Missional Theology: An Introduction
Franke has characterized his book as one designed to introduce “an emerging discipline that works at the intersections of practical theology, missiology, and systematic theology in the service of congregational formation for witness” (p. x). As such, it addresses a need that exists in the discipline of theology, that is, to link systematic theology to missions and ministry in a much more integrated manner. This has been done in the area of biblical theology such as in the work of Christopher Wright, but little has been done of this in systematic theology. Unfortunately, this book does not appear to be the one to do this successfully, even though it does emphasize some needed themes and does provide some good ideas.
The author designs to make this book “as accessible as possible to those who are joining this conversation for the first time“ (p. xi). The book consists of five chapters, together with a preface and an epilogue. The basic themes of the book are outlined in chapter 1, “Missional God;” Franke contends that mission, which Franke describes largely in terms of the love of God, is an attribute of God. “The love that characterizes the life of God from all eternity is the basis for God’s actions in the world” (p. 17). This means that mission finds its basis in God himself rather than in the Church. The mission of God—and of the church—is to counteract the sin of humanity, which is described as the seeking after one’s own well-being at the expense of other people, and which results in oppressive societies. The mission of God, then, is to establish “a community of love where everyone has enough and no one needs to be afraid” (p. 19). This is how Franke defines the kingdom of God.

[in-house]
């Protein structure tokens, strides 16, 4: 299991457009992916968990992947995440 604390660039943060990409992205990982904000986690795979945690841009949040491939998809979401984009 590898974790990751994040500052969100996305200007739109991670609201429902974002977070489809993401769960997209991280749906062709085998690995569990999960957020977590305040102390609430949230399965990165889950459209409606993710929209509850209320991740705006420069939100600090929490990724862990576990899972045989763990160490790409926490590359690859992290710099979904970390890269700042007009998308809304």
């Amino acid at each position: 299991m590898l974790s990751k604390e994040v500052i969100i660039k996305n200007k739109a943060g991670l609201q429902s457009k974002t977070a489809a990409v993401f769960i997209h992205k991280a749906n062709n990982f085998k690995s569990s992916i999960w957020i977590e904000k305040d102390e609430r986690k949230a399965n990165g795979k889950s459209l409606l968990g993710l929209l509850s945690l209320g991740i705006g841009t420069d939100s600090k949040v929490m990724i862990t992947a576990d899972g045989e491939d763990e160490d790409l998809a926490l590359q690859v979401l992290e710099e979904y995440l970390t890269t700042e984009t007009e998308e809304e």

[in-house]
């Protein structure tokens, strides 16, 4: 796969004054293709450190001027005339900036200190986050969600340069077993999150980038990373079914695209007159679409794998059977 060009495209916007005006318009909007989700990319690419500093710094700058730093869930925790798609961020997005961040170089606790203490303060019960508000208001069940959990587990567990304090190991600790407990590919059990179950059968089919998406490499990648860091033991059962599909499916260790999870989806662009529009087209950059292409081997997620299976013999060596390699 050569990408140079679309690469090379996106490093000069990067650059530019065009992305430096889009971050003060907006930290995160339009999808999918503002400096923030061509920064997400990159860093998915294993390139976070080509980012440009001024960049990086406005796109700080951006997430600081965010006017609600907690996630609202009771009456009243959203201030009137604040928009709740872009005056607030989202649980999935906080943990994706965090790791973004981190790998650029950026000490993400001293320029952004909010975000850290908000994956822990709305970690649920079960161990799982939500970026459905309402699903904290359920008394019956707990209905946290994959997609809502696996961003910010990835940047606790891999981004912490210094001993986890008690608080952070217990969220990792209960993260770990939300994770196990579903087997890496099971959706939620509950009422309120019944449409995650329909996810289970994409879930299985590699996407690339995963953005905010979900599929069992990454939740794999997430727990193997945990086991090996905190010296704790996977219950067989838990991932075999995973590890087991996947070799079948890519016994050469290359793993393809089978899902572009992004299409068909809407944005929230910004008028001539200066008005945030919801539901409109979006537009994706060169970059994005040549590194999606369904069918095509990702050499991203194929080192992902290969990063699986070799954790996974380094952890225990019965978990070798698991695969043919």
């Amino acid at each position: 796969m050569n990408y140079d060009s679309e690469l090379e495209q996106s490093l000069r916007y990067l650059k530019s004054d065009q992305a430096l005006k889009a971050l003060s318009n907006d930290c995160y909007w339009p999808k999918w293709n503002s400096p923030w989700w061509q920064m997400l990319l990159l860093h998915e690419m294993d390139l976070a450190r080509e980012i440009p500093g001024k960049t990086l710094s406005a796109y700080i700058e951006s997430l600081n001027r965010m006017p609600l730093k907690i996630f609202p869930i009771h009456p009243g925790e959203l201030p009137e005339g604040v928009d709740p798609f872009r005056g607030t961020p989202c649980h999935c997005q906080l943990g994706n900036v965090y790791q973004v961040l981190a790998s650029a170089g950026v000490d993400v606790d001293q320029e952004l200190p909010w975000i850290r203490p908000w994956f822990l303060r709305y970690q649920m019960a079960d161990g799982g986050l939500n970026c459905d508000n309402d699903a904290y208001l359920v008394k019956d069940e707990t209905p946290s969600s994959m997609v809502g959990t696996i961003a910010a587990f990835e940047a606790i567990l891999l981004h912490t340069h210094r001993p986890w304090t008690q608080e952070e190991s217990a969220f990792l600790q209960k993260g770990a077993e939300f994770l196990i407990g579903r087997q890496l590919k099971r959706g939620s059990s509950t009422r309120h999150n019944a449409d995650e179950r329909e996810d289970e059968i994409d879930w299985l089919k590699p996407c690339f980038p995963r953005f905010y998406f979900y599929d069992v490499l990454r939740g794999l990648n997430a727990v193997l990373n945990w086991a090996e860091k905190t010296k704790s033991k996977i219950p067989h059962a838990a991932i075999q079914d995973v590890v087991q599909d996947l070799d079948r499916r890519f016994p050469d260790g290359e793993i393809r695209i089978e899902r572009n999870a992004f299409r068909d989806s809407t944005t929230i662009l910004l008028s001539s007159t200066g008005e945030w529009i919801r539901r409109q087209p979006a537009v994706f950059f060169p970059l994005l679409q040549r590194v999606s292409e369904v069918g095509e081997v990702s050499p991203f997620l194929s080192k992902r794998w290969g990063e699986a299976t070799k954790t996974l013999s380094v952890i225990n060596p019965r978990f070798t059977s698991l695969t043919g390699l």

Chapter 2 focuses on “Missional Church.” Here the author argues for the primacy of a communitarian (i.e., a social, relational) view of humanity, rather than an individualistic view. The Church is to embody a new way of living in the world which will bring liberation in this age. In doing so, the Church becomes a demonstration of the gospel, bearing “in its own life the presence of the kingdom” (p. 35).
“Missional Theology” is the title and topic for chapter 3. Such a theology will always be culturally specific, situated in a specific social and historical circumstance (pp. 64–65). It is formed through a dialogue between gospel, context, and culture. Missional theology “is inherently focused on life and practice rather than on intellectual articulation,” though the later is also deemed important (p. 69). Because of contextual nature of theology, it will and should result in a multiplicity of theologies.
Franke focuses on this “Missional Multiplicity” in chapter 4. He contends that “the ongoing engagement of the gospel with cultures of the world results in an irreducible plurality and reflects the missional nature of the Christian community” (p. 99). The author interjects, however, that this does not mean that there should be an “anything goes” attitude to either theology or mission. False doctrines and wrong practices need to be resisted and refuted (p. 103). This happens through the Church’s commitment to the Word of God, which, he claims, has three different forms: revelation which he defines as “truth as God knows it to be” (p.120); Scripture; and tradition or proclamation as he sometimes will call it. Later in the book he explains that the Word of God in all three of its forms “is always an act God performs or an event in which God has spoken, speaks, and will speak” (p. 173). It is the Spirit of God that works through all three forms of the one Word. Apparently, by the process of coming closer to the source of revelation through tradition and through Scripture, the Church can remain faithful. He writes, “in the economy of God the church has been entrusted with bearing witness to the truth of the gospel and it has, through the power of the Spirit, often been faithful to that task even as it has also been guilty of many failures and shortcomings” (p. 121). However, “these failures do not undermine the plurality and multiplicity intended by God in the missional witness of the church” (p. 120). Indeed, this plurality and multiplicity is not something to avoid, but to embrace and to encourage.